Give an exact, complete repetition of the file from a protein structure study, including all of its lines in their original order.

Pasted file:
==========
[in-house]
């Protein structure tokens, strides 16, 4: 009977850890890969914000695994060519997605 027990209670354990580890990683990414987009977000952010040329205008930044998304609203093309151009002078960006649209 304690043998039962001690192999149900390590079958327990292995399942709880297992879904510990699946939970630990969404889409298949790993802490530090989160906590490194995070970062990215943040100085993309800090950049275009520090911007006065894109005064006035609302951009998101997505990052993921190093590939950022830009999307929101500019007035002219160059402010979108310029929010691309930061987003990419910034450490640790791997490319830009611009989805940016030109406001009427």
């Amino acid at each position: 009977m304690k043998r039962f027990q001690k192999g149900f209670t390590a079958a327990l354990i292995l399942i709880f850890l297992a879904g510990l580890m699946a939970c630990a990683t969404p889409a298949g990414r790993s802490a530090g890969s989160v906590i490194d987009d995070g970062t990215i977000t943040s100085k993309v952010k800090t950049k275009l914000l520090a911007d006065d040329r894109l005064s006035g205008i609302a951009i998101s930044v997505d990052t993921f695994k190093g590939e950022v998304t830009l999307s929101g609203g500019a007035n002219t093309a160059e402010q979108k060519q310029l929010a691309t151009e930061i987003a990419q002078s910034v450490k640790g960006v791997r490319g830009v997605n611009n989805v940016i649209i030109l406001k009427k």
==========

[in-house]
């Protein structure tokens, strides 16, 4: 009977850890890969914000695994060519997605 027990209670354990580890990683990414987009977000952010040329205008930044998304609203093309151009002078960006649209 304690043998039962001690192999149900390590079958327990292995399942709880297992879904510990699946939970630990969404889409298949790993802490530090989160906590490194995070970062990215943040100085993309800090950049275009520090911007006065894109005064006035609302951009998101997505990052993921190093590939950022830009999307929101500019007035002219160059402010979108310029929010691309930061987003990419910034450490640790791997490319830009611009989805940016030109406001009427």
């Amino acid at each position: 009977m304690k043998r039962f027990q001690k192999g149900f209670t390590a079958a327990l354990i292995l399942i709880f850890l297992a879904g510990l580890m699946a939970c630990a990683t969404p889409a298949g990414r790993s802490a530090g890969s989160v906590i490194d987009d995070g970062t990215i977000t943040s100085k993309v952010k800090t950049k275009l914000l520090a911007d006065d040329r894109l005064s006035g205008i609302a951009i998101s930044v997505d990052t993921f695994k190093g590939e950022v998304t830009l999307s929101g609203g500019a007035n002219t093309a160059e402010q979108k060519q310029l929010a691309t151009e930061i987003a990419q002078s910034v450490k640790g960006v791997r490319g830009v997605n611009n989805v940016i649209i030109l406001k009427k």